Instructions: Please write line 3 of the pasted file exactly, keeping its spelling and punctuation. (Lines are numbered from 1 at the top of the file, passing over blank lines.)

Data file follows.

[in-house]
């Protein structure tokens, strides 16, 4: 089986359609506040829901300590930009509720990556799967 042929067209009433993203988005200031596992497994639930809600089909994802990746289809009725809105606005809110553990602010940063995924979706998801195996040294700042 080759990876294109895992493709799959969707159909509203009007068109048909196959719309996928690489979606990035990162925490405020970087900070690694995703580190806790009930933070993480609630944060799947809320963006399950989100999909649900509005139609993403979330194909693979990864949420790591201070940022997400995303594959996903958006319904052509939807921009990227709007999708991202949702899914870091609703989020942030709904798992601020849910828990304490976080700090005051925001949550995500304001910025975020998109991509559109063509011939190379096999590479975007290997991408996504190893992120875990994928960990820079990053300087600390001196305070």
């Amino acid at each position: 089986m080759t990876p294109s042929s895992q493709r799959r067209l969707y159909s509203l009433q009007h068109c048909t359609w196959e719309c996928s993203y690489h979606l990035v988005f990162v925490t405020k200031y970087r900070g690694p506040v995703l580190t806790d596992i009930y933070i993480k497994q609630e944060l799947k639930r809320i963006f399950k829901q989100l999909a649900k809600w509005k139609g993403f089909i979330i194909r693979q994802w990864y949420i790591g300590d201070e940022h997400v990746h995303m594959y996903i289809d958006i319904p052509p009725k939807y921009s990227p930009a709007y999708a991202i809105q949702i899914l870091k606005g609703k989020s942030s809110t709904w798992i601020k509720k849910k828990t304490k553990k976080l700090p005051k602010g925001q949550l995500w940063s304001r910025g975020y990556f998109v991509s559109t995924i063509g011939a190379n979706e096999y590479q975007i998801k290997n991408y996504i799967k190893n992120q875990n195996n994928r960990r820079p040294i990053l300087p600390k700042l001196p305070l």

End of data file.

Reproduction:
């Amino acid at each position: 089986m080759t990876p294109s042929s895992q493709r799959r067209l969707y159909s509203l009433q009007h068109c048909t359609w196959e719309c996928s993203y690489h979606l990035v988005f990162v925490t405020k200031y970087r900070g690694p506040v995703l580190t806790d596992i009930y933070i993480k497994q609630e944060l799947k639930r809320i963006f399950k829901q989100l999909a649900k809600w509005k139609g993403f089909i979330i194909r693979q994802w990864y949420i790591g300590d201070e940022h997400v990746h995303m594959y996903i289809d958006i319904p052509p009725k939807y921009s990227p930009a709007y999708a991202i809105q949702i899914l870091k606005g609703k989020s942030s809110t709904w798992i601020k509720k849910k828990t304490k553990k976080l700090p005051k602010g925001q949550l995500w940063s304001r910025g975020y990556f998109v991509s559109t995924i063509g011939a190379n979706e096999y590479q975007i998801k290997n991408y996504i799967k190893n992120q875990n195996n994928r960990r820079p040294i990053l300087p600390k700042l001196p305070l």